watchdog needs to snarl on behalf of ordinary folks,
Tribune journalist says
By Aaron Falk
April 17, 2006 | When Connie Coyne pulled her car
up to that state-run work camp in southern Florida,
she knew something wasn't right. Doors had been removed
from units where renters were late with the rent and
almost every child she saw was covered with sores signifying
And then there was the smell.
After talking with the migrant workers who lived at
the camp and then making some phone calls to city officials,
Coyne discovered the camp was not up to legal standards.
"It took us about a year and it took a lot of reporting,"
she said. "When it was done, we got that camp knocked
down and rebuilt. Who says you can't get something done
in this business?"
Coyne, now the reader advocate for The Salt Lake
Tribune, spoke to USU students as part of the journalism
& communication department's Media & Society
lecture series. Her speech, "To Comfort the Afflicted
and Afflict the Comfortable," focused on journalism's
obligation as "the fourth state" to give a voice to
"We are a check and a balance on big government,"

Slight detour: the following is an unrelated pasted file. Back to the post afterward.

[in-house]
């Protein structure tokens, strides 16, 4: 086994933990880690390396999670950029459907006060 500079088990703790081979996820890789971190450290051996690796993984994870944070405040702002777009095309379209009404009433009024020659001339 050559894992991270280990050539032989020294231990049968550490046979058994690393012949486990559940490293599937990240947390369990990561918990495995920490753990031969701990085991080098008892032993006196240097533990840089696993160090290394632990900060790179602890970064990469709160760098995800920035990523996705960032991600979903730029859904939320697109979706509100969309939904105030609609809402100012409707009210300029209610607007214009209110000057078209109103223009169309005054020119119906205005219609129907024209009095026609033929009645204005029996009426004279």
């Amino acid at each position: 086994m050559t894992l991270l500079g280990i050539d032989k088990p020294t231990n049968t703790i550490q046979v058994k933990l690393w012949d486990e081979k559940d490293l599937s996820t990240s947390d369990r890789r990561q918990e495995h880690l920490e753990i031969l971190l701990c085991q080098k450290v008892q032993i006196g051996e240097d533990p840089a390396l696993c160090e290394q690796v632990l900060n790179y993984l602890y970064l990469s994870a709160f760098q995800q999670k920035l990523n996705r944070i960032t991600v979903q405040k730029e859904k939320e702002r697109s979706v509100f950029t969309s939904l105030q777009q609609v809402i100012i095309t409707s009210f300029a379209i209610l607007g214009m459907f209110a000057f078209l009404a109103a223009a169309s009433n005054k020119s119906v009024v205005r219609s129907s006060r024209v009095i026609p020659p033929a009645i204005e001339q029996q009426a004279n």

she said. "Like any good watchdog, sometimes we have
to bear our teeth and snarl."
Coyne said newspapers have become "yuppified," slipping
away from the blue-collar work ethic of the previous
generations of journalists. Too often, she said, reporters
are satisfied to sit in the newsroom and make phone
calls to the same city officials.
"The poor, the alcoholic, the disenfranchised, the
hooker, whatever we fall into -- those people have no
voice," she said. "Those are the people we cannot forget
when we are out covering the pretty people."
Coyne related these principles to the recent debate
over immigration. She said immigrants have traditionally
been a people in this country without a voice, but that's
"You're seeing, in these immigrant protests, history,"
she said. "We have to speak for the people we say we